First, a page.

Thursday, 8 November 2012

The Gills, pores or spikes

The underside of your typical mushroom (with cap and stem) disperse their spores from here. They can have gills (blade like flesh), pores (small holes from the end of tubes which are hidden within the cap) or even spines (hanging spikes or teeth) from which the spores will drop. Gill attachment: Gills sometimes attach themselves to the stem and sometimes not. This is an important feature to take note of. The ‘cross-section’ diagram below illustrates the different ways gills are attached in relation to the stem:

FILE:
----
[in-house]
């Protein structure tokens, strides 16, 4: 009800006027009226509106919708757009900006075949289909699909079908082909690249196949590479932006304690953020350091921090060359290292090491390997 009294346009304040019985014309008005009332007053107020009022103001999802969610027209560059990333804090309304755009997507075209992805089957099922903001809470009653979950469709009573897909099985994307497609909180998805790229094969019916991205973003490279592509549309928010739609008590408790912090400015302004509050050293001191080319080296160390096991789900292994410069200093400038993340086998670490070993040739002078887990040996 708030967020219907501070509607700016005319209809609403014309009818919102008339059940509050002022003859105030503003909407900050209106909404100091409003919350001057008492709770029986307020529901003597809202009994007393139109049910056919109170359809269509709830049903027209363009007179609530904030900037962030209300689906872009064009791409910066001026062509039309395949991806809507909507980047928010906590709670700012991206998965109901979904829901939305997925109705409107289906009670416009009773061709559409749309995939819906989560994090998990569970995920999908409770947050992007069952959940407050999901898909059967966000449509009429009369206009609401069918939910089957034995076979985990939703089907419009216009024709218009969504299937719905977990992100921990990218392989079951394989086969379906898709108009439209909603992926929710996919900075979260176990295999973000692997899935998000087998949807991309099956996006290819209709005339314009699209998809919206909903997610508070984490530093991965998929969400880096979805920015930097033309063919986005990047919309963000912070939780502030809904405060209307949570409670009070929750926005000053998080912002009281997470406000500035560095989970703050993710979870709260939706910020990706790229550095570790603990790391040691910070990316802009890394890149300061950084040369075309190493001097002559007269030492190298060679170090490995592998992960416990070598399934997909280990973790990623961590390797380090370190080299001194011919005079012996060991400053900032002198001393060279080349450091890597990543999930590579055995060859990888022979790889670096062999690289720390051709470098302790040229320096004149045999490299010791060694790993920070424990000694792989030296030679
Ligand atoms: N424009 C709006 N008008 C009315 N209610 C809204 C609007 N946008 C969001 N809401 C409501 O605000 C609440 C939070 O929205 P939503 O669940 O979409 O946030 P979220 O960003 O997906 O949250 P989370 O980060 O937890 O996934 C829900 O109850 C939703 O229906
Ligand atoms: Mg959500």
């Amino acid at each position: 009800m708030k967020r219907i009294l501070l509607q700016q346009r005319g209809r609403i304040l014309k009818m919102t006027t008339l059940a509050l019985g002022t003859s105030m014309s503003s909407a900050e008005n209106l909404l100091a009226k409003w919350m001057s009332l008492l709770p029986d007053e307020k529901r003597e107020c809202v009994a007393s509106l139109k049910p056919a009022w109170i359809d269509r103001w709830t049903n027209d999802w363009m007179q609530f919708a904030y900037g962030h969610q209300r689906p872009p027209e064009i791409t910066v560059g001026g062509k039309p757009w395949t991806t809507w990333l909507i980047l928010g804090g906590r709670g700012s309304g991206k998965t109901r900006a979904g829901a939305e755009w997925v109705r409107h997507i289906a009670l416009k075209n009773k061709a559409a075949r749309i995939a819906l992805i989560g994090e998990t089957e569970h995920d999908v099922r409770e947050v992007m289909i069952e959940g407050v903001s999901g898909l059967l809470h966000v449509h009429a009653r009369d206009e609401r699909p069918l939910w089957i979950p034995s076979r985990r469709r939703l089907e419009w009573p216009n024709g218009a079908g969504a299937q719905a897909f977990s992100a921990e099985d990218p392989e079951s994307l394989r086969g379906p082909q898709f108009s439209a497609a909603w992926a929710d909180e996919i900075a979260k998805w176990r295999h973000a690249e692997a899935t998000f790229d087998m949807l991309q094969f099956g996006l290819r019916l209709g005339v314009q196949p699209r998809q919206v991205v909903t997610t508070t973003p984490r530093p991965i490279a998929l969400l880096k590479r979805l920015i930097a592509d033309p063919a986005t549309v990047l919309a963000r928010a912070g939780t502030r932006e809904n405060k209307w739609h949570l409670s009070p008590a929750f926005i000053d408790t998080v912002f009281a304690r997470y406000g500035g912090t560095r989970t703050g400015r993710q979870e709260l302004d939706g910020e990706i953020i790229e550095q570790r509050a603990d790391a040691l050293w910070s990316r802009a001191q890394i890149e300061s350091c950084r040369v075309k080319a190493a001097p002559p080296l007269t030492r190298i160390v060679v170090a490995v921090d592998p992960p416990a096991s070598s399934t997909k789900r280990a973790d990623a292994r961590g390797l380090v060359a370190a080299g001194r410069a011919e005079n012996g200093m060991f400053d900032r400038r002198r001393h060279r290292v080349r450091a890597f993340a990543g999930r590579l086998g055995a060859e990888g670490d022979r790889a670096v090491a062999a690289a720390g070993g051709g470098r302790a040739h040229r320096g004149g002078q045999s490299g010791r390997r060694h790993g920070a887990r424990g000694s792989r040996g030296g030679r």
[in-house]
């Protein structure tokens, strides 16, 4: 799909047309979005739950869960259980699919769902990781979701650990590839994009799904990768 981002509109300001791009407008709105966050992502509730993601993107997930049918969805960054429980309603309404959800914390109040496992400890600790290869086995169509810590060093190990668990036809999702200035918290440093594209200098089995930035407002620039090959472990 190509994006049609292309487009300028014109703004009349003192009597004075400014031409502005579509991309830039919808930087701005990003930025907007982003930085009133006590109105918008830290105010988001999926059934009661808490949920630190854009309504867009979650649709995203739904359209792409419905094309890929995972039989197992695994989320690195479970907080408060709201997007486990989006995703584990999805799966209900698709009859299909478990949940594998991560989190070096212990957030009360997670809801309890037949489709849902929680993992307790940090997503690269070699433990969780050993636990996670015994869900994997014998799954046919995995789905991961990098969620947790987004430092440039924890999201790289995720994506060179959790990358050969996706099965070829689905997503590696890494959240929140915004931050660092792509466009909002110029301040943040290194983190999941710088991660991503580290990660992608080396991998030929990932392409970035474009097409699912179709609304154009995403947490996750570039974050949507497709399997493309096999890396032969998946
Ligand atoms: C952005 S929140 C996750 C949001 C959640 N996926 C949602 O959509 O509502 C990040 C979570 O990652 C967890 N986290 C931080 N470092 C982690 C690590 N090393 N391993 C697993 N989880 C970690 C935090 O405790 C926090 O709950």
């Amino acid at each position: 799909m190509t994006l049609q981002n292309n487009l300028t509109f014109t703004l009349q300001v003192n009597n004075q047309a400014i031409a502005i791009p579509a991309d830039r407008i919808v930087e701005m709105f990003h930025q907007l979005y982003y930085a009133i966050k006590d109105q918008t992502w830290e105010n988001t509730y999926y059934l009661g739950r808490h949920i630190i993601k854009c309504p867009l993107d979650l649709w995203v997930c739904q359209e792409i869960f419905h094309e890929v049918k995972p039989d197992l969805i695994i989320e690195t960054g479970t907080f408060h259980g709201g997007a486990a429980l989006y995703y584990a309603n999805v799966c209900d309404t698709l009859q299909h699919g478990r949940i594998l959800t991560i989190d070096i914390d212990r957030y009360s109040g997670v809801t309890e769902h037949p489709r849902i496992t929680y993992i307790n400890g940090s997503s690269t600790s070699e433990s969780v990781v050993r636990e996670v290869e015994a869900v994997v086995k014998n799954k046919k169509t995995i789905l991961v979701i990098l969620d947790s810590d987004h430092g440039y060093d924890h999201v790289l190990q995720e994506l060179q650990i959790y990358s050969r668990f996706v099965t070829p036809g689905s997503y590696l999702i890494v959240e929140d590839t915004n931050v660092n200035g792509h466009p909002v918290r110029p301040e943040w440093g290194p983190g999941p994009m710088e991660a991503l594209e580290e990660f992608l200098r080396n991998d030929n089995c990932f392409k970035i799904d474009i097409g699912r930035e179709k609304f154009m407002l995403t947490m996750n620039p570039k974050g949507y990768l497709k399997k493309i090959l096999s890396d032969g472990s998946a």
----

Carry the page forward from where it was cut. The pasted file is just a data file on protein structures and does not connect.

Colour(s): What colour are the gills. This can be sometimes tricky, as colours can change duringing stages of growth (ie. young, mature, old). Look around for younger or very old (dying) examples for comparison. Does the gill colour change when marked (with a knife or finger)? Is it blotchy or speckled? Spacing: They may be crowded and fine or thicker and spaced out. Thickness/consistency: Are the gills thick or thin? Are they fragile, strong, flexible or brittle? Other: Note any extra features. For example: • They may be forked (gill ends fork out) closer to the margin. • They may produce a ‘milk-like’ substance when handled • Water droplets may be trapped between gills • Some gills attach to a circular ‘collar’ around the stem • Can they be easily peeled/removed from the stem? Pores: All of the Boletes and Polypores (bracket fungi) have pores instead of gills. These appear as small holes on the underside of the cap. Small tubes run through the cap from the felsh. • Note the pore size. Are they small and numerous in a small space of larger and wide spread. • Note the colour and if they change colour on bruising (being touched or marked) • Note if they appear as perfect circles, angular or maze-like Spikes: A relatively small group of fungi have hanging spikes (also sometimes called teeth). This is a feature instantly recognisible and can greatly narrow down identification (ie. Hedgehog fungus etc.)